When he was a second-year student of architecture in the early 1960s, Michael Driver went to Finland and discovered the work of Alvar Aalto. 'For a lot of people, it's the first influences that are the strongest, 'he says. 'I'd been raised on the mainstream works of the Modern Movement, especially on Corb and concrete. Corb was received wisdom, Aalto was the alternative.
Aalto's use of brickwork came as a refreshing change and made a lasting impression.'
Driver was so enthused that he went back to Finland for a second summer. 'You could see Aalto's whole range by travelling round the country. But for me the high point must be the town hall at Saynatsalo (see picture), with its raised courtyard and breathtaking spaces.' The College of Education at Jyvaskyla also stuck in his mind - 'and there was the thrill of visiting the Otaniemi Polytechnic Library which was still under construction, 'he says.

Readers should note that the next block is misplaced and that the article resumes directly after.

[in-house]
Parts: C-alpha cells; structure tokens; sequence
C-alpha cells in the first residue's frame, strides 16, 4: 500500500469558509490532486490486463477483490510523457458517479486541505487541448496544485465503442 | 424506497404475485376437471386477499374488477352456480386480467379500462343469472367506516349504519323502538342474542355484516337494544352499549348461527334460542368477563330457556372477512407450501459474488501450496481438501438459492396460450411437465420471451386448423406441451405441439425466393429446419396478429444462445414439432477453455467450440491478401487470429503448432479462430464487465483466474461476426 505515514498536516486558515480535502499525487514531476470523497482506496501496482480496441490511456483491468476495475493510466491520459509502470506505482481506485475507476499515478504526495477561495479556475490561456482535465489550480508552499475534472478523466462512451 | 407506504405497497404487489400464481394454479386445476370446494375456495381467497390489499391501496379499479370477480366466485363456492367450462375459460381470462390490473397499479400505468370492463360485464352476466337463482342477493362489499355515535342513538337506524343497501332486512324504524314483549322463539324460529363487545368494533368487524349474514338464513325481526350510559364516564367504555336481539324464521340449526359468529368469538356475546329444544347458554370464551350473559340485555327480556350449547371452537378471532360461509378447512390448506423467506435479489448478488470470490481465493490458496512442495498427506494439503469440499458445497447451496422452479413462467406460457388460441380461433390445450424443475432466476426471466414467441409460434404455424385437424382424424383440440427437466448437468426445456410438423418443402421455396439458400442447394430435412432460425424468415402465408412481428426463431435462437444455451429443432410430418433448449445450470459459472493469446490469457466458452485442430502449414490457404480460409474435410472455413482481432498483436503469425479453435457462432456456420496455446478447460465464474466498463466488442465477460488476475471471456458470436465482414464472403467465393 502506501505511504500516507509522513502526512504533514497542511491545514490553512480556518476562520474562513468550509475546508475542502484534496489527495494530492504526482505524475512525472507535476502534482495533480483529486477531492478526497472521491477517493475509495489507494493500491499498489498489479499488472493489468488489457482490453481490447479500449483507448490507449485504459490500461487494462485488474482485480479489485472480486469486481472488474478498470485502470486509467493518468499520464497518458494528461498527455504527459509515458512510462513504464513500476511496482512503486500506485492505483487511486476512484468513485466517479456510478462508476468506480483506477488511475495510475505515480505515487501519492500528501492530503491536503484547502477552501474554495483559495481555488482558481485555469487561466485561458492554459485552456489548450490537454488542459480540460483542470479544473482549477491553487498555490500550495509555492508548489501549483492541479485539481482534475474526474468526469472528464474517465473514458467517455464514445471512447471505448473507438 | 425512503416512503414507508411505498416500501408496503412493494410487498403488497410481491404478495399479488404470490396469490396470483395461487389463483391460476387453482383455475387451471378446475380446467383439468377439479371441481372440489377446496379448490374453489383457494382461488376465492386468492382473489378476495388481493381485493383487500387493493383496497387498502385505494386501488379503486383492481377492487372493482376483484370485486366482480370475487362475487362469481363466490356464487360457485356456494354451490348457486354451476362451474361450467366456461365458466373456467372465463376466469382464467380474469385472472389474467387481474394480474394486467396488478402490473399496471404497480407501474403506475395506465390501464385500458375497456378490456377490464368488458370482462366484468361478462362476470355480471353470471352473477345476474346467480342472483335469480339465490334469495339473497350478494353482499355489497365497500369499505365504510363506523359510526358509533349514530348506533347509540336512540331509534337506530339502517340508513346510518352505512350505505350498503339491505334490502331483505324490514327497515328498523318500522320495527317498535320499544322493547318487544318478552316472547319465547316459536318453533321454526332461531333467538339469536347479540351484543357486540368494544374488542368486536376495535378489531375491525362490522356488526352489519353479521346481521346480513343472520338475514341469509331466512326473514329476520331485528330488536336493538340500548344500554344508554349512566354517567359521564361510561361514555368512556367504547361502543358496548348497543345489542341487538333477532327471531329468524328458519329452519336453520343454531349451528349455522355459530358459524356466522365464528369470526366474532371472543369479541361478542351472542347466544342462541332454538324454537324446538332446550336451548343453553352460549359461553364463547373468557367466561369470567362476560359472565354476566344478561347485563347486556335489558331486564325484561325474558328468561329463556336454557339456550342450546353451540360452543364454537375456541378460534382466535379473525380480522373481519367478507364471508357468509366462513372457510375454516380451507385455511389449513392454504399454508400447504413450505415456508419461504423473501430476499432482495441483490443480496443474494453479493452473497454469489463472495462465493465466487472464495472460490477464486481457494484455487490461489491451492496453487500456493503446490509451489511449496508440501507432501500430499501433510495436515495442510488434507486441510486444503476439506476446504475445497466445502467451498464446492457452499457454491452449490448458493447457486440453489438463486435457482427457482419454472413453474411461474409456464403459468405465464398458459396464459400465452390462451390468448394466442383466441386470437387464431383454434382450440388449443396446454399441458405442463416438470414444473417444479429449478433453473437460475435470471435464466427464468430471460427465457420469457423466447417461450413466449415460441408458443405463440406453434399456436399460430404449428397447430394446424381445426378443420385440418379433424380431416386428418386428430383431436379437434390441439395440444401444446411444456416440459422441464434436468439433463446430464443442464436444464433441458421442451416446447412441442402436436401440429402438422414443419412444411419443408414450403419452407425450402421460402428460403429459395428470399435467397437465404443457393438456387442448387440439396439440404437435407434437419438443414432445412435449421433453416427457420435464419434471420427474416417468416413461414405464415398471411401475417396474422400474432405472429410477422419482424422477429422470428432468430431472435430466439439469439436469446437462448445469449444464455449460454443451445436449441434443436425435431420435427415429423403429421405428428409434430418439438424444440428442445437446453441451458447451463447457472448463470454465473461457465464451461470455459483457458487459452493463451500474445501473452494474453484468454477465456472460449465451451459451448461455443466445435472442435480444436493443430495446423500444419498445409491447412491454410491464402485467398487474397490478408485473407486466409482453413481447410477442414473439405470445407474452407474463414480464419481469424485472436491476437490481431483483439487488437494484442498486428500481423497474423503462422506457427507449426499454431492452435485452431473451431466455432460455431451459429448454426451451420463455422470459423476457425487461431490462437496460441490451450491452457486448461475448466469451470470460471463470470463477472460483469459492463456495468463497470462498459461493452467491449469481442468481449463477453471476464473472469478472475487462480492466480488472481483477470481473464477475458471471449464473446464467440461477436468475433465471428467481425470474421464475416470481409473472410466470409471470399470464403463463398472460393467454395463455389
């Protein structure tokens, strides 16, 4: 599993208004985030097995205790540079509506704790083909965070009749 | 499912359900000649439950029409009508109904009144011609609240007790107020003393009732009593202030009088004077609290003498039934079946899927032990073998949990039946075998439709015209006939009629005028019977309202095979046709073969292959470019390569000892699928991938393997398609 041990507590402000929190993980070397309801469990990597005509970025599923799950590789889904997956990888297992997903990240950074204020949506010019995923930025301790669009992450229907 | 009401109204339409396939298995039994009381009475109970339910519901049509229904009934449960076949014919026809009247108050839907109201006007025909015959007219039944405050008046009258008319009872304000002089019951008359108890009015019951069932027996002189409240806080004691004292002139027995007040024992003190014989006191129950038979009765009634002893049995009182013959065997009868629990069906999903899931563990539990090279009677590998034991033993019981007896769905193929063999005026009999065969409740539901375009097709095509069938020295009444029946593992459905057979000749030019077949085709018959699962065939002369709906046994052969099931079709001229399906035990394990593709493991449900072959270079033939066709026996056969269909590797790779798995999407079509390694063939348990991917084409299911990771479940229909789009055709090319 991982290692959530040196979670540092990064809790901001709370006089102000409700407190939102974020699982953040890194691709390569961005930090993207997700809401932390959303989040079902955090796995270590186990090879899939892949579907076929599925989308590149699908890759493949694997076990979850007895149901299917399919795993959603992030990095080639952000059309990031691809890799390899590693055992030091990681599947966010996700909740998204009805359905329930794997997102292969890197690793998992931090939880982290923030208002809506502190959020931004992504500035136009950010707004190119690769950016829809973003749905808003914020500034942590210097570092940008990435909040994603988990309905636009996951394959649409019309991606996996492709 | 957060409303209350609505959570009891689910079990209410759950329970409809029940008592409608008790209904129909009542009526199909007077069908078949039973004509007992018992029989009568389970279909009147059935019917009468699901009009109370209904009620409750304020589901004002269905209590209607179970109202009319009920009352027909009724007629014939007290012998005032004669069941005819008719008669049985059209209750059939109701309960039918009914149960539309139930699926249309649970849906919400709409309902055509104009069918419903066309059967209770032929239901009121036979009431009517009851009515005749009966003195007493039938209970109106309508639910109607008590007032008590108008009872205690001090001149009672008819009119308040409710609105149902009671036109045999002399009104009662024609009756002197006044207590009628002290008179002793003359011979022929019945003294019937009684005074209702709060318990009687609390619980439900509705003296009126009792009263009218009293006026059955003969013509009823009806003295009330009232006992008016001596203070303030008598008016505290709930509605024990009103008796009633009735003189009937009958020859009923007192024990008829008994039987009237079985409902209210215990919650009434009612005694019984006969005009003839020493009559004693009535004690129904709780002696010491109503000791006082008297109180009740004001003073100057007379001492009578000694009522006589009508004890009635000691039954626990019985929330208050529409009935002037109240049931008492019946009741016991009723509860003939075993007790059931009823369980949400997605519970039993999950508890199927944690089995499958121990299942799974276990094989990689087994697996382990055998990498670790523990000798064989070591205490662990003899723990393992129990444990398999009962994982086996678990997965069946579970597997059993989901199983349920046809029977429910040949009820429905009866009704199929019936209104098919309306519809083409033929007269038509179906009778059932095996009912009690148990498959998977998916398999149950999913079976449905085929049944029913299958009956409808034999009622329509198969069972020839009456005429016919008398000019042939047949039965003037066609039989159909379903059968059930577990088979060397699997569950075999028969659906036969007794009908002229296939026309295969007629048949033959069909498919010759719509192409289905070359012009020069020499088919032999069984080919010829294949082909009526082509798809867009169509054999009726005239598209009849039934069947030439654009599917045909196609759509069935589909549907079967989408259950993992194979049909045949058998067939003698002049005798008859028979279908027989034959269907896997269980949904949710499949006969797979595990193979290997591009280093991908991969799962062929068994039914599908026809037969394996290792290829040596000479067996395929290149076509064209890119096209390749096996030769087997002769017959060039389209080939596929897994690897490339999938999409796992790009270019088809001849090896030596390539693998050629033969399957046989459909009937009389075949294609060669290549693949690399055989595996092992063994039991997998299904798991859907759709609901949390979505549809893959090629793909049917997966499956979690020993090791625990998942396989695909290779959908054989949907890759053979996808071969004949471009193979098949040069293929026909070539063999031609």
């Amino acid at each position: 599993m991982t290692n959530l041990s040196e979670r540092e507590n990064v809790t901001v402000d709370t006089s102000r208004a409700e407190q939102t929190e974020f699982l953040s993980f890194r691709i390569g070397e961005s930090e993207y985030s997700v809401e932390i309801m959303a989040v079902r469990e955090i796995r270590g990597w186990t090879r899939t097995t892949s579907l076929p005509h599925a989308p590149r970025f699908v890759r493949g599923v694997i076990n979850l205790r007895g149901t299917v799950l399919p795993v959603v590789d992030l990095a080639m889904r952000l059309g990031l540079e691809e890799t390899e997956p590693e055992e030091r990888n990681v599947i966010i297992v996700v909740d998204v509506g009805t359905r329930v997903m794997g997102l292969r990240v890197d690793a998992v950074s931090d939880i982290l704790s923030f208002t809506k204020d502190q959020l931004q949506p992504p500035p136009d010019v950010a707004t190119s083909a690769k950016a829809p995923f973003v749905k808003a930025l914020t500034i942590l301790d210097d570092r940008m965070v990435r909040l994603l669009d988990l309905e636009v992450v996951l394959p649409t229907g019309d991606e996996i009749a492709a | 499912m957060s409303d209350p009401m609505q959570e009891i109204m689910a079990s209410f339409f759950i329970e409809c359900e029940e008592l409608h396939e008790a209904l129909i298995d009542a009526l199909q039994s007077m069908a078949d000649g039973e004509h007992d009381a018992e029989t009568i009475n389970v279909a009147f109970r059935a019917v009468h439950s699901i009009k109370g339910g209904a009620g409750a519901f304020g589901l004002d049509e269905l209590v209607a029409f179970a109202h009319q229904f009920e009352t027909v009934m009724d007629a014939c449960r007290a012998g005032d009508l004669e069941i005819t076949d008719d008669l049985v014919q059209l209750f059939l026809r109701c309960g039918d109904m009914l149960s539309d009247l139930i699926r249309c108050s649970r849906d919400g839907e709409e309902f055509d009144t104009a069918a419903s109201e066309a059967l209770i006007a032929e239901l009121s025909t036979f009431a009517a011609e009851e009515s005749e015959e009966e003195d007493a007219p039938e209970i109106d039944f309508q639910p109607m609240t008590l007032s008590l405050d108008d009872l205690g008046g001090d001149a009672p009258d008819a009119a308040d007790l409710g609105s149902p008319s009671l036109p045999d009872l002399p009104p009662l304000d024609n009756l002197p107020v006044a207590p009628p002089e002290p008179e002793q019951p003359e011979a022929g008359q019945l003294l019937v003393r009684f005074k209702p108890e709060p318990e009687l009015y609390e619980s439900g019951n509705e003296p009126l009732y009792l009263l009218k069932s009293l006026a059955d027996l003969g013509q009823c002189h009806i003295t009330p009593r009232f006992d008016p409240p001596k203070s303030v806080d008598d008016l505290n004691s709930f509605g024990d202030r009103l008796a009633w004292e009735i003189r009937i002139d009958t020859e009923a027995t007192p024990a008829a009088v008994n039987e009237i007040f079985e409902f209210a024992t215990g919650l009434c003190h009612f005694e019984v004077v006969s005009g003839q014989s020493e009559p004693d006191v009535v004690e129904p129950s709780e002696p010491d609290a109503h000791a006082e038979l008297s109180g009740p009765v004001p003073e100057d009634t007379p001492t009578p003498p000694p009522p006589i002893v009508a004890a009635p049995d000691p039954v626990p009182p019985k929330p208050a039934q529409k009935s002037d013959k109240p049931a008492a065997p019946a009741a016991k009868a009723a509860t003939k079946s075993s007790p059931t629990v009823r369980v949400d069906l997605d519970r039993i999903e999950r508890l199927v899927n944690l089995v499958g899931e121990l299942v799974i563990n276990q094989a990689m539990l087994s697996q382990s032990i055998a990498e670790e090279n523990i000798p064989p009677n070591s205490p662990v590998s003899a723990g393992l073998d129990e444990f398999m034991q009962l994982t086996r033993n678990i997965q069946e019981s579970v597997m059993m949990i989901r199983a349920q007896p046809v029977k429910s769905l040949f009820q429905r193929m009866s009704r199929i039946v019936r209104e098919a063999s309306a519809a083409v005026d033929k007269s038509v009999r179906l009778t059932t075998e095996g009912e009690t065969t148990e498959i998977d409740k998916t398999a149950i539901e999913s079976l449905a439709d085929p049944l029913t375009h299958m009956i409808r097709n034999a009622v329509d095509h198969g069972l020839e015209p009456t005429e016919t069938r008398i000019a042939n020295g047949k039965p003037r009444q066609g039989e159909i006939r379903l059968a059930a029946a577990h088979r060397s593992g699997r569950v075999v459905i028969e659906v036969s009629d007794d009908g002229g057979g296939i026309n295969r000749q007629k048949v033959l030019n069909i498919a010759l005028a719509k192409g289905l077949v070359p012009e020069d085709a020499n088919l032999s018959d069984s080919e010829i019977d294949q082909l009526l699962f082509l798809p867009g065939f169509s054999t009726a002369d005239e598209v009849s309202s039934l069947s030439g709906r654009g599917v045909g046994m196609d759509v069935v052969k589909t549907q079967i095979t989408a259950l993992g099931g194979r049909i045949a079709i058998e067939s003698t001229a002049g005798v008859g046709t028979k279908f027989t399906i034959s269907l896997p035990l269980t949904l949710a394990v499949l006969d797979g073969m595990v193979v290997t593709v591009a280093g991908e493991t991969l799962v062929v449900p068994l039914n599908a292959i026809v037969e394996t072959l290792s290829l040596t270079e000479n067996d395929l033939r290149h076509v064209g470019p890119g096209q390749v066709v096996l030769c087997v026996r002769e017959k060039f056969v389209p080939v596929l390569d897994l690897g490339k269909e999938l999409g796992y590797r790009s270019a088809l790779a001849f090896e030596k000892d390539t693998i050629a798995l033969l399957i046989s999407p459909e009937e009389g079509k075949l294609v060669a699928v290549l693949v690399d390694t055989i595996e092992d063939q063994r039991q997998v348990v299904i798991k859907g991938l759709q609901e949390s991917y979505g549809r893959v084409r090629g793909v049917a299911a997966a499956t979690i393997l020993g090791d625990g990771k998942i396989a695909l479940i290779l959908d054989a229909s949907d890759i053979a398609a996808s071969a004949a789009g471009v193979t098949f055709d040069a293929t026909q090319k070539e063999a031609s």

'Houses were traditionally built in timber and had an average life of 70 years before being destroyed by fire. The idea of more permanent structures was quite new. Jyvaskyla, a country town, was designed on a strict grid.When I was there, you could see the different ages of the various timber buildings.Aalto provided a contrast.'
The wheel seems to have come full circle for Driver, bringing him back to bricks and brickwork with his new job as senior architect at the Brick Development Association. And he is certainly enjoying that.